2006 BISCEGLIA Terra di Volcano AGLIANICO

Re: 2006 BISCEGLIA Terra di Volcano AGLIANICO

Postby Nico P. » Sun Aug 08, 2010 10:12 am

Original offer:
"What Basilicata has at its roots over other regions of Italy is simple: soil and climate - unique and supremely rich volcanic soil from Monte Vulture (that some say is still apt to blow its top), vineyard terrain with mountainous elevation grades and one of Europe’s finest climates. The result is a recipe for endless wine success. As an example, where Galardi’s Aglianico (the principle varietal used for Terra di Lavoro) benefits from a sea influence and the influence of Vesuvius, Bisceglia’s vineyard stock benefits from the Vulture volcanic effect but also the dry and near-perfect climate of this region. The day and night temperatures can vary by as much as 50 degrees giving inland Basilicata an almost high-desert feel. By contrast, Galardi’s temperature variation is quite small due to their perch near the Mediterranean and the climate is far more humid. While one climate is not necessarily better than the other, each produces a different takes on Aglianico with equal success. If nothing else, it is interesting to note that I asked winemakers from all over Italy (including Piedmont and Alto Adige) which region had the most ideal balance of terroir and potential in Italy – many said Sicily but just as many said Basilicata.

If you are a fan of red Burgundy and/or Taurasi, Bisceglia's 2006 Terra di Volcano (literally, the terroir of the volcano) will seduce you for a pittance of a price. From a great vintage (as 2006 has turned out to be in most of central and southern Italy), this $11.86 silk and red-spiced charmer has a Pinot Noir-like texture meshed with a finely grained, serious backbone – its versatility and food-friendly red-fruit style will be appreciated by many of you (it would be a terrific house-wine). Laughably low-priced, this is the face of a new generation that doesn’t know Chianti Classico is the only accepted $15 red wine south of Florence:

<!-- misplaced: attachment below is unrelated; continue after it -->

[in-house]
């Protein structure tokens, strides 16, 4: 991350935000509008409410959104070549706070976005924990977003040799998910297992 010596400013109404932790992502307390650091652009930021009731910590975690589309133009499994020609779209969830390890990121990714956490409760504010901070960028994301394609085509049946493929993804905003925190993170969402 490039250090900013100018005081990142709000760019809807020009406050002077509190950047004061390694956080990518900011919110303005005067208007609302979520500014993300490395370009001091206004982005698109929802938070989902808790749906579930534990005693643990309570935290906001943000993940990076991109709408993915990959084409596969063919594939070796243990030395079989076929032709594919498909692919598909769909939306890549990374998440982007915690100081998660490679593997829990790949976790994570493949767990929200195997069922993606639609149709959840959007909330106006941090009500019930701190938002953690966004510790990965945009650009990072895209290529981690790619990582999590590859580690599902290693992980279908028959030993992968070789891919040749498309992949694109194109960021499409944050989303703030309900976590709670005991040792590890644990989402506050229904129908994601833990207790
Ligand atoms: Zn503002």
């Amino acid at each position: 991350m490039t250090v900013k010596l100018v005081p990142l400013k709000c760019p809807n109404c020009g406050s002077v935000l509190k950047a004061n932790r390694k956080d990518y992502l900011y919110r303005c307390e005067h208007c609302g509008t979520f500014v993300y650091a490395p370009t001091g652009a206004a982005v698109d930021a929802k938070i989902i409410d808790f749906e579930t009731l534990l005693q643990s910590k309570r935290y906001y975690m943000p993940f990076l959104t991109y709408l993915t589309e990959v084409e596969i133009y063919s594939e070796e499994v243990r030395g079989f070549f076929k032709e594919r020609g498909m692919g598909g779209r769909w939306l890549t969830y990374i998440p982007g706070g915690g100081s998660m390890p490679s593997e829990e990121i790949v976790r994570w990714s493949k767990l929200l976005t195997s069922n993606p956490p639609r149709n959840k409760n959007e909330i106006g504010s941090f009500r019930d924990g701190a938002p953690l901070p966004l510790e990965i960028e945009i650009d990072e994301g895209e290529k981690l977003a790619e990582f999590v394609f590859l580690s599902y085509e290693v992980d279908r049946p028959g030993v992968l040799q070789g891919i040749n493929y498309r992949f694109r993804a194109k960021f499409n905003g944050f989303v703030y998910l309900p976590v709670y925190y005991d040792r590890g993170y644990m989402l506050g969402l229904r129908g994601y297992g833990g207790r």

Antonio Galloni: “($15); I was struck by the wines I tasted from Bisceglia this year. The property is located in Basilicata, where Aglianico reigns supreme. That said, the estate has had notable success with international grapes as well. These stylish wines reflect the personality of proprietor Mario Bisceglia and bode extremely well for the future. Readers looking for an Aglianico that won’t break the bank should check out Bisceglia’s 2006 Aglianico del Vulture Terre di Vulcano. Layers of sweet dark fruit, spices, menthol and minerals all come to life in this engaging and delicious red. Even at this entry level, the wine has the pedigree that makes Aglianico one of Italy’s most important varieties. The wine was aged in stainless steel, which keeps things fresh and vibrant. Anticipated maturity: 2009-2012. 89pts"

My tasting note from CT:
13.5%. Popped and poured. Simple red berry (strawberry, raspberry) smells. Powdery tannins. No noticeable oak. Enough acid to be drinkable with a meal, and drinkable now. This bottle was sealed with a synthetic cork, so I would be wary about trying to keep this beyond this year.
Day2 - tastes like caramel strawberry jam oak chips water - strange. Drink up, and drink up in one go.
Nico P.
 
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